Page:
4) A church in Denmark has been allowed to hire a gay man as its organist after the local bishop withdrew objections, reports The Copenhagen Post. Ole Knudsen is legally married to his husband, but says they live in a platonic relationship and that may have impacted the bishop’s decision.

Bonus: In case you missed it, LGBT advocates in Sweden develop a most creative (and colorful) way to protest new anti-gay laws in Russia. You can see a picture at the New Ways Ministry’s Pinterest page.

–Bob Shine, New Ways Ministry


As England Passes Equal Marriage, Catholic Church Given Opportunity to Grow

July 18, 2013

A rainbow double-decker bus passes by London’s Parliament.

Marriage equality is finally legal in the United Kingdom after receiving ‘Royal Assent’ from Queen Elizabeth yesterday, making it the 18th nation to enact equal marriage rights. Now, it will be up to the British public and their religious leaders to implement the new law without further conflict — and perhaps the Catholic Church can seize this opportunity to improve relations with the LGBT community there.

After final approval from the two legislative chambers then the queen, same-gender couples will be able to marry starting next summer. The Huffington Post reports that several British politicians spoke to the importance of this legislation for LGBT people in their nation, including Culture Secretary Maria Miller:

“[She] said ‘marriage is the bedrock of our society and now irrespective of sexuality everyone in British society can make that commitment’.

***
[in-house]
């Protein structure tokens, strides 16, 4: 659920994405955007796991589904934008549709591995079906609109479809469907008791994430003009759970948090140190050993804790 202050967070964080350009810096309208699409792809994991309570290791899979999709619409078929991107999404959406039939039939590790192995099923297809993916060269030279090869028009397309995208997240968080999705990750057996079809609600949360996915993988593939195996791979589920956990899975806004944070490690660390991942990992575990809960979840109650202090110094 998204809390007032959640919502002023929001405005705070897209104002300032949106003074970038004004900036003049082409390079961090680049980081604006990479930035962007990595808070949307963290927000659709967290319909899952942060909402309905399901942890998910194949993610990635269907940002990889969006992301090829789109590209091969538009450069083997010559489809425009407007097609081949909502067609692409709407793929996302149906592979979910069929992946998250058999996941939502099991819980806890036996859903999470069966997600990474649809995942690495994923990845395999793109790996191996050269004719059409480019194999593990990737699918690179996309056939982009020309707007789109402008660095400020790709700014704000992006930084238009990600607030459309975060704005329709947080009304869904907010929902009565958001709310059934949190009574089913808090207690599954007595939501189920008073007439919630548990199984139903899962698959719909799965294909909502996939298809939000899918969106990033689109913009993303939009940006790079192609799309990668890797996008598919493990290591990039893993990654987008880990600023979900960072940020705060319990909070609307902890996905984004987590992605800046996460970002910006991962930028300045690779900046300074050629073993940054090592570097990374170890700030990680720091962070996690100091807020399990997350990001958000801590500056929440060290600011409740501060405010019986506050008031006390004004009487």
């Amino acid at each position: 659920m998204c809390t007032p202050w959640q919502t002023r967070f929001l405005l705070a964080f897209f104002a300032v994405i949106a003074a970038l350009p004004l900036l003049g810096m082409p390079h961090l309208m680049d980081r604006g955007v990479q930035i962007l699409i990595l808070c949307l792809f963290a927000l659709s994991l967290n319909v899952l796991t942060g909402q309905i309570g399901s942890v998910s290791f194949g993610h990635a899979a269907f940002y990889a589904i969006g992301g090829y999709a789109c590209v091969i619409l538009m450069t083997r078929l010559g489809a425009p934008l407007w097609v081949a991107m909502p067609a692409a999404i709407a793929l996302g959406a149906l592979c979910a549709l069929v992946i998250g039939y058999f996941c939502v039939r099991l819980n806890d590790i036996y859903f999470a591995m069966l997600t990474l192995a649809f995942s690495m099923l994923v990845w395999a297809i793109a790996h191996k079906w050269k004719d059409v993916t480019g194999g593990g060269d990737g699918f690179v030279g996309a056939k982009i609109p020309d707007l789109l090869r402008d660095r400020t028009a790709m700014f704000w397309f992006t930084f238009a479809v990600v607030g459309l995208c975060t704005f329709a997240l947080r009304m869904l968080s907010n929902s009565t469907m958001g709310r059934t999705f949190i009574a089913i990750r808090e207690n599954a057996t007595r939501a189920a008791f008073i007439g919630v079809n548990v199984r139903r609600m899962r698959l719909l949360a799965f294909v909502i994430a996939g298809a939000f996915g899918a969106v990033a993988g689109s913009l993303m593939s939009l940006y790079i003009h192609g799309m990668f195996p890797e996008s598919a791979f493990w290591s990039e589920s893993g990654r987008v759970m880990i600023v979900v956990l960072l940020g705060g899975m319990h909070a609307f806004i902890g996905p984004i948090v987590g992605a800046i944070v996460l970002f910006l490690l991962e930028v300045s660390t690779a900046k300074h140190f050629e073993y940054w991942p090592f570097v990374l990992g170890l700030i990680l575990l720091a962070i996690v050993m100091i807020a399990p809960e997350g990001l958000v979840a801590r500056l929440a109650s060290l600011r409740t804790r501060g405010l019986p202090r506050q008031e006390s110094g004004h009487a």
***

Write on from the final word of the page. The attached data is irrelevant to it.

” ‘It is a wonderful achievement and whilst this legislation may be about marriage, its impact is so much wider. Making marriage available to all couples demonstrates our society’s respect for all individuals regardless of their sexuality’…

” ‘It demonstrates the importance we attach to being able to live freely. It says so much about the society that we are and the society that we want to live in.’ “

Also championing the new law are LGBT advocates like Stonewall UK’s director Ben Summerskill, who are sensitive to the religious issues at play. Summerskill gave an extended interview to The Catholic Herald, the newspaper of the Archdiocese of Westminster (London) recently where he spoke positively of religion’s relationship in society and in regards to LGBT equality. He calls himself a “critical friend” of Christian churches, not an opponent and continues:

“ ‘I think that one thing the Roman Catholic Church has not been good at is wrestling with these sorts of issues in a constructive and supportive way. Lesbians and gay people in the Church of England might be dissatisfied with what it’s done, but it’s a church that wrestled with these issues. For a gay Roman Catholic, there is no acknowledgment that there is a community of interest within the Church.’…

“ ‘I think it’s difficult to escape the conclusion that many denominations have been insufficiently energetic in addressing some of the hatred and prejudice…Well, there’s no doubt some of them have encouraged it. But I’m wary of caricaturing a whole denomination. Of course there are good things [in the Catholic Church]. There are good things in all churches that bring people together. We now work directly with 500 schools, with a third of local authorities, on dealing with homophobic bullying. And those include Roman Catholic faith schools, which take the issue incredibly seriously. They are exemplary in the way they deal with these issues.’ “

In the United Kingdom, examples of Catholics positively engaging LGBT issues, as one London school did, are contrasted with hyperbolic statements from the Catholic bishops who previously threatened to stop performing marriages if the nation legalized equal marriage rights. Now that the law is in effect, the example of Ben Summerskill and other ‘critical friends’ of the Catholic Church should be guiding influences so that all families are provided for and welcomed by their parishes as same-gender Catholic couples begin to marry.